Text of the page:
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‘The redeye is never a good idea,’ and other travel thoughts from musician Naomi Westwater

We caught up with the singer-songwriter — who has organized “Reimagining Lilith Fair” at Club Passim on Sept. 30 — to talk about all things travel

Naomi Westwater in Maine.Handout

Musician Naomi Westwater caught the travel bug when they were a toddler, traveling frequently with their parents. Now, three decades later, they are still eagerly exploring the world. The Falmouth native is also enthusiastic about exploring the roots of feminism and how they have shaped the feminist movement. To that end, they have organized an event called “Reimagining Lilith Fair” that will be held at Club Passim on Sept. 30. “I grew up in the ‘90s and love the music of the ‘90s. I especially love the women and queer people, the singer-songwriters who were making music in the ‘90s and have a lot of respect for Lilith Fair and what was accomplished,” said Westwater, 32, during a recent phone call. “I also think that every wave of feminism up until this point has often left out the intersectionality component for people of color, for queer people, [and] for people with disabilities.” In addition to Westwater, performers include Melissa Ferrick, Pamela Means, and Mint Green guitarist and lead singer Ronnica. Sasha Goodfriend, executive director of the Massachusetts chapter of the National Organization for Women, will join the musicians for a post-performance discussion about feminism with the audience. “I want to pay homage to the people who came before and still say OK, we have to do it differently,” said Westwater. “We still have work to do and I’m doing that through the lens of music, but hopefully thinking about it in the broader context of feminism in our country and in the world.” Westwater lives in Brockton with their husband, Dan Blahnik, an EMT, their partner, Samantha Rose, director of grants and programs for the Mayor’s Office of Arts and Culture, and their “very goofy” yellow lab rescue, Beau. We caught up with the singer-songwriter to talk about all things travel.

If you could travel anywhere right now, where would you go? I would love to go visit my great aunt and uncle in Barbados and swim in the ocean there.


Where was the first place you traveled to after COVID restrictions were lifted? I’m more reluctant to travel on a plane because of COVID, so the first place I went to was Southport, Maine, to visit my best friend.

Do you prefer booking trips through a travel agent or on your own? For me, part of the fun of traveling is the planning, so I love to do the research on my own.


Thoughts on an “unplugged” vacation? Yes! It is not a vacation if I’m on my phone or computer. I like to bring my film camera with me, so I can fully unplug and not have the stress of notifications, or the temptation of just sending one more email.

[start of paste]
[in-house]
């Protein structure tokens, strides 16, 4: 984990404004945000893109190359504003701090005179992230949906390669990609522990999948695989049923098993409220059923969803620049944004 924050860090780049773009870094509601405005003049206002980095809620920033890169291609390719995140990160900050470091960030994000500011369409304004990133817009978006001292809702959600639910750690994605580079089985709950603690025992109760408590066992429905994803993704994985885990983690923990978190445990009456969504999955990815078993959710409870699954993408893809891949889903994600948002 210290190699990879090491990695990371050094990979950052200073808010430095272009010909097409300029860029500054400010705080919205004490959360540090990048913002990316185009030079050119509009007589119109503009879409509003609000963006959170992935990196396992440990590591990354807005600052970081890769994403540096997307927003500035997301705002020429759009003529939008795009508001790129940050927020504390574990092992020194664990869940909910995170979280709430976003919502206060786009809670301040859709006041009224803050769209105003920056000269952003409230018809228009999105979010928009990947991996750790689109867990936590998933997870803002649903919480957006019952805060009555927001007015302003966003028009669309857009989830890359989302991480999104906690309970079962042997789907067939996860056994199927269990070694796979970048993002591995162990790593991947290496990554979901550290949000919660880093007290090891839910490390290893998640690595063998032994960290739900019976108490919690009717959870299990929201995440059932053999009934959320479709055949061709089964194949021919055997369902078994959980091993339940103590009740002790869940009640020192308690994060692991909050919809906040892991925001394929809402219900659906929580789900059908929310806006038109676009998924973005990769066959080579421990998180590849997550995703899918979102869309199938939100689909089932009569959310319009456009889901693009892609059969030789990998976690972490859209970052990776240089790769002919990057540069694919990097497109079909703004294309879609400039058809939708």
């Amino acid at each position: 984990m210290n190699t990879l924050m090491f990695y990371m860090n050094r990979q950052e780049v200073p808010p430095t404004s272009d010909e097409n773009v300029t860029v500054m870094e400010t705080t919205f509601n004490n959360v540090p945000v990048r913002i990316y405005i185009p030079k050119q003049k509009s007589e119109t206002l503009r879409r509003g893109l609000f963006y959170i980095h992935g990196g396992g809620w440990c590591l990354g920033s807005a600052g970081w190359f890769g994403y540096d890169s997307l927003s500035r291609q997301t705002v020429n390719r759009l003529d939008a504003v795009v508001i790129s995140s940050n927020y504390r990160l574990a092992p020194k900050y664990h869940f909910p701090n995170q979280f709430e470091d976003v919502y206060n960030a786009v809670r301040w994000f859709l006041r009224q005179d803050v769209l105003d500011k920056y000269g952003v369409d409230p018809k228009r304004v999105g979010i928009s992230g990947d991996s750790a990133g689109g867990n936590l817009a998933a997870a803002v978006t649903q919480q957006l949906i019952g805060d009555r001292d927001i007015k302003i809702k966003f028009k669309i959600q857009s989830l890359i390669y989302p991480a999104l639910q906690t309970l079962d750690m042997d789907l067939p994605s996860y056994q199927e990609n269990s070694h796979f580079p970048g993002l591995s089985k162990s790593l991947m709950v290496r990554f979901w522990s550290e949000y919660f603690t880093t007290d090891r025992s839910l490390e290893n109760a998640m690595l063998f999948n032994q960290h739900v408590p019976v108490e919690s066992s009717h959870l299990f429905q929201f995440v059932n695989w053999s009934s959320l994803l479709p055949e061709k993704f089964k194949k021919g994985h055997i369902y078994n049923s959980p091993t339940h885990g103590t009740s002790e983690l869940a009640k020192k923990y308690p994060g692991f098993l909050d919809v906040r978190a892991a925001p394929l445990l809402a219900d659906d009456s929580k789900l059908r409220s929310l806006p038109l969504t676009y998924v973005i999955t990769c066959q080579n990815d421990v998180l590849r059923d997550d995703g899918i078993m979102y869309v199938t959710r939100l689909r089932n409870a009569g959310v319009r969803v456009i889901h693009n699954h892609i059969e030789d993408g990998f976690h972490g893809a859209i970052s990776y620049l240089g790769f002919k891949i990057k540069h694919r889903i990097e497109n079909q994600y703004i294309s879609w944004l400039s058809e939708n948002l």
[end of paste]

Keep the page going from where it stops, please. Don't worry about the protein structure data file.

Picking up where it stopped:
Do you use all of your vacation time or leave some on the table? As a freelance musician and educator, I don’t have dedicated vacation time, and I often work every day of the week. But over the years, I’ve tried to make sure that I schedule time away and use that time when I can.

What has been your worst vacation experience? This April I went to Spain for work and vacation, and got COVID for the first time. It was very difficult to manage being so sick in a foreign country.

Do you vacation to relax, to learn, or for the adventure of it all? I often like to vacation to spend time with family and friends and decompress. More and more, I also like to get away to write and work on creative projects. It’s easy to tap into creativity when I’m away from the nagging laundry pile and my full inbox. I’m not someone who enjoys sitting still for too long, so after a day or two of relaxing, I like to explore the nature, culture, wildlife, and food around me.


What book do you plan on bringing with you to read on your next vacation? I always bring Mary Oliver with me when I’m on vacation. I would also like to tackle the epic “Jonathan Strange & Mr. Norrell” by Susanna Clarke next vacation I go on.

If you could travel with one famous person/celebrity, who would it be? I’d love for Stanley Tucci to tour me around Italy. Yum!

What is the best gift to give a traveler? Comfortable walking shoes and one of those silly neck pillows; they really do help.

What is your go-to snack for a flight or a road trip? Trail mix and a proper cup of black tea, which can be hard to find at the airport, so I always bring my own tea bags.

What is the coolest souvenir you’ve picked up on a vacation? When I was 14 years old, we went to Italy and everywhere we went my dad gave people hats and pins from his restaurant. He gave them to people working at the hotel and waiters at the restaurants. It really touched people, so people often gave us things back. I have a beautiful hand-painted mug from the Amalfi Coast from that trip. It’s nearly 20 years old and reminds me of the kindness of strangers, and how one can quite easily communicate without knowing the language when one is generous.


What is your favorite app/website for travel? I love watching videos on YouTube, so I can see where people have stayed.

What has travel taught you? I am very fortunate that I started traveling internationally before I was 2. Traveling has taught me to be open. It’s taught me the generosity of people, and it’s taught me that there is always so much to learn and explore. Since COVID, traveling has also taught me that you don’t need to travel far to experience new surroundings.

What is your best travel tip? Even though it’s cheaper, the redeye is never a good idea.